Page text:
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Temperature accelerates the rate fields become forests

Jason D. Fridley, Justin P. Wright



Significance. The transition of abandoned fields into forests (secondary succession) has long informed ecologists’ understanding of community assembly and species interactions. Intriguingly, rates of secondary succession show a striking latitudinal pattern, with dominance by woody species (>50% cover) taking less than a decade in the southern United States, and up to 60 years in New England. We used a large-scale experimental network to test how multiple drivers (climate, soils, and the identity of dominant species) influence field-to-forest transitions. We found consistent evidence that climate is the strongest driver of tree establishment, suggesting that temperature limitation of succession in northern latitudes is likely to be reduced under future warming, potentially increasing rates of carbon uptake on abandoned agricultural land.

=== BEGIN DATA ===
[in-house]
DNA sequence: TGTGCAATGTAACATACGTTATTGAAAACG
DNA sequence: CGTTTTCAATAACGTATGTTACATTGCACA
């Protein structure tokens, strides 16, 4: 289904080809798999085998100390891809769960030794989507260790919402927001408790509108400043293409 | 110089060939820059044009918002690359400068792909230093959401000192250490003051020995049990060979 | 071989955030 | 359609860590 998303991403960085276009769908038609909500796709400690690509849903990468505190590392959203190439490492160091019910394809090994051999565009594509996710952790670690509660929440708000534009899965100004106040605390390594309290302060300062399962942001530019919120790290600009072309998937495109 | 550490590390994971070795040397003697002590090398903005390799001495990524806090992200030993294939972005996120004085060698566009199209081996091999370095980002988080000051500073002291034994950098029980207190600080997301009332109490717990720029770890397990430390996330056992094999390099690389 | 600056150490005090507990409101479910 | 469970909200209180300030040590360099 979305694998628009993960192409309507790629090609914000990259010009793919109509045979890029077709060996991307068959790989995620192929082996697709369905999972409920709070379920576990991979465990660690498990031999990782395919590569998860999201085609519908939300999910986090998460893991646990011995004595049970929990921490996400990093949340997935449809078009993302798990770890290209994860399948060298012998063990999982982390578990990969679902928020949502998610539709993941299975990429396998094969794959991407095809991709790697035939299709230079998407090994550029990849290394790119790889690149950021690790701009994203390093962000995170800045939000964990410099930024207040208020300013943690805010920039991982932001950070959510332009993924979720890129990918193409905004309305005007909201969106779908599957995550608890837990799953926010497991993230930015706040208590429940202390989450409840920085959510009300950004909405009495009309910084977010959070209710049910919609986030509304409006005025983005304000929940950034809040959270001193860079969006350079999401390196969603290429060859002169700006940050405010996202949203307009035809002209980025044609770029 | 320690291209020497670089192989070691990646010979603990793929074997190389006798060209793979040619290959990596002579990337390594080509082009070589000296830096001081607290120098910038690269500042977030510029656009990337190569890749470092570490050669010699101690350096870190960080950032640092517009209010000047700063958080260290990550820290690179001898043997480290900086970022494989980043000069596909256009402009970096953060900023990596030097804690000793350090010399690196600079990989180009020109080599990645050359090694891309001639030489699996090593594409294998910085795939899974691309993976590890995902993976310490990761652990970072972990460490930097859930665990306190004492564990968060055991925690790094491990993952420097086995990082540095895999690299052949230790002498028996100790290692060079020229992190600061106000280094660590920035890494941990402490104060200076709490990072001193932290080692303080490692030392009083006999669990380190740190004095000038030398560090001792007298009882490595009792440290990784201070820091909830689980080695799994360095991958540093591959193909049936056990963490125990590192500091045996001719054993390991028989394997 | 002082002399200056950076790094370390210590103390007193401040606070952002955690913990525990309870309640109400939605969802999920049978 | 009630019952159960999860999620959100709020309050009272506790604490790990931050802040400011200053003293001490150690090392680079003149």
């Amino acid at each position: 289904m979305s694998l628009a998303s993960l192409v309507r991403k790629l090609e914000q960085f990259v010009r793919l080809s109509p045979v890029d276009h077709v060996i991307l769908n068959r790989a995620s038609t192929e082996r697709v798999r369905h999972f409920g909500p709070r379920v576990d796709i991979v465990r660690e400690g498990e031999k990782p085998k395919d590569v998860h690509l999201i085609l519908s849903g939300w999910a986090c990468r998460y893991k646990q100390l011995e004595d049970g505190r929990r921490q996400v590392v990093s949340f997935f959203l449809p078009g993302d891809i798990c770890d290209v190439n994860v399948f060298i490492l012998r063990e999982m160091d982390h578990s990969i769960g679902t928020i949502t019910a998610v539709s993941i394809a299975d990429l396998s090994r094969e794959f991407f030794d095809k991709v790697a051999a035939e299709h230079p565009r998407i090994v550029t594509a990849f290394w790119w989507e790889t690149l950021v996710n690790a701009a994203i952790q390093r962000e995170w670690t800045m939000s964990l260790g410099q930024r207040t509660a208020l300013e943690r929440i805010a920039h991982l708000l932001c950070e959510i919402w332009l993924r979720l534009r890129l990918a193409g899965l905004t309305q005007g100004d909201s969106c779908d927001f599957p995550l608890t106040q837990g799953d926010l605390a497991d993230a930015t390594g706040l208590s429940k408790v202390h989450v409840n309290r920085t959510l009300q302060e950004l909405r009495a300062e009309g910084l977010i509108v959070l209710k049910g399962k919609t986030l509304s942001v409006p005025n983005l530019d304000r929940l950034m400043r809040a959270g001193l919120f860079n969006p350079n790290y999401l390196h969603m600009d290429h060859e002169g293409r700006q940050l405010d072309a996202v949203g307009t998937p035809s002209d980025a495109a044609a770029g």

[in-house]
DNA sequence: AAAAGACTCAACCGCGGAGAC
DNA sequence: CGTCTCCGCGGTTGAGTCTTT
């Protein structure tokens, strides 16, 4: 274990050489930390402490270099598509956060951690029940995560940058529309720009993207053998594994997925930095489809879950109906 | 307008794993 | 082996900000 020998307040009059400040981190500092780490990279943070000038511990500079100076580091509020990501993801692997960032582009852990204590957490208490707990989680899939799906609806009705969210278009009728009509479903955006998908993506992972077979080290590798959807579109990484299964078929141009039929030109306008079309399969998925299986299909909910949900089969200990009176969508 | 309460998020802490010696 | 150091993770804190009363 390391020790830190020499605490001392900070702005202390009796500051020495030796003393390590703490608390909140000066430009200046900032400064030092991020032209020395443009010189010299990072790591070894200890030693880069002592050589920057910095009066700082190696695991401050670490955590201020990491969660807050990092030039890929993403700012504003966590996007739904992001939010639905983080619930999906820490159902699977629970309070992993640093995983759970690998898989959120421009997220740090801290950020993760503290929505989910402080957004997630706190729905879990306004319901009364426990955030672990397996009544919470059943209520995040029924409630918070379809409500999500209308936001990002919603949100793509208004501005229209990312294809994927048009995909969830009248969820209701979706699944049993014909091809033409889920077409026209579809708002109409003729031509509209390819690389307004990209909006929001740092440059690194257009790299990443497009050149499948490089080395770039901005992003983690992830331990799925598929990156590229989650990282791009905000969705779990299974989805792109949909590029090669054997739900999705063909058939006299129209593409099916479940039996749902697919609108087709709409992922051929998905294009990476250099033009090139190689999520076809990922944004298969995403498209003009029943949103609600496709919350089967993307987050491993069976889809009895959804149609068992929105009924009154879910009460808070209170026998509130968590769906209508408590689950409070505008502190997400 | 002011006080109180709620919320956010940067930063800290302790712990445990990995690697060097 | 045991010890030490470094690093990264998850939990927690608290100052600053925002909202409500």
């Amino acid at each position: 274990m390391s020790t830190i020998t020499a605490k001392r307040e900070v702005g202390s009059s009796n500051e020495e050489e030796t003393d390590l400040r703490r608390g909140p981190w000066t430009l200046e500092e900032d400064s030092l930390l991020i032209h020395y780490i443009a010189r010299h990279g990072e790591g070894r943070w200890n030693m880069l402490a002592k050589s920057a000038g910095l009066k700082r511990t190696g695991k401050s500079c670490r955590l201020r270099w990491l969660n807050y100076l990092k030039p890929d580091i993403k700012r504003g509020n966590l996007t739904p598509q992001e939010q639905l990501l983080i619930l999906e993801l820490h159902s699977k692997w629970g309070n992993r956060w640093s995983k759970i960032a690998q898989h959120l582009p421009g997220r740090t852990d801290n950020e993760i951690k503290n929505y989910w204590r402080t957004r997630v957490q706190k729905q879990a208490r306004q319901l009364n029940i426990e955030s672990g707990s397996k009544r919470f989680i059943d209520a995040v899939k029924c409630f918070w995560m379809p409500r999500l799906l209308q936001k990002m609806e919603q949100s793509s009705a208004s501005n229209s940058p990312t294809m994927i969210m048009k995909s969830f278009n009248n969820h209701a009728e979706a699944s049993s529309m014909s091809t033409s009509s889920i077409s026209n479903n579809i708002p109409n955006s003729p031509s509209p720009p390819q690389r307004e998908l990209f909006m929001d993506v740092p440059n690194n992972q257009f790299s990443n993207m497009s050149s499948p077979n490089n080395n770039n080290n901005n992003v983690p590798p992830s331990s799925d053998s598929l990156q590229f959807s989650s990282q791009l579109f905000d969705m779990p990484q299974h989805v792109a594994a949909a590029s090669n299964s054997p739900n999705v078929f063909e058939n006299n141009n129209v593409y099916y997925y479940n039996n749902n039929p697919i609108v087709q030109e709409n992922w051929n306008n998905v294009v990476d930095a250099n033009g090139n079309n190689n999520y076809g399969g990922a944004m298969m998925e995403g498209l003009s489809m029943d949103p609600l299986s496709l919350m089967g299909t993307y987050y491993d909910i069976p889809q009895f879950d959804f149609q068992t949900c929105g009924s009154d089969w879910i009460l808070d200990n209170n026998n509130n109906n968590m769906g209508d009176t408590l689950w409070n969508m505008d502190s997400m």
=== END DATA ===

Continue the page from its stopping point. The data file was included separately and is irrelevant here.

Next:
Abstract. Secondary succession, the postdisturbance transition of herbaceous to woody-dominated ecosystems, occurs faster at lower latitudes with important ramifications for ecosystem processes. This pattern could be driven by the direct effect of temperature on tree growth; however, an alternative mechanism is tree–herb competition, which may be more intense in more fertile northern soils. We manipulated soil fertility and herbaceous species composition in identical experiments at six sites spanning the Eastern United States (30–43° N) and monitored the growth and survival of four early successional trees. Tree seedling mass 2 years after sowing was strongly associated with site differences in mean growing season temperature, regardless of species or soil treatment. The effect of temperature was twofold: seedlings grew faster in response to warmer site temperatures, but also due to the reduction of competitive interference from the herbaceous community, which was inhibited in warmer sites. Our results suggest that increasing temperatures will promote a faster transition of fields to forests in temperate ecosystems.


Proceedings of the National Academy of Sciences (16 April 2018), 201716665, https://doi.org/10.1073/pnas.1716665115 
Key: INRMM:14579411

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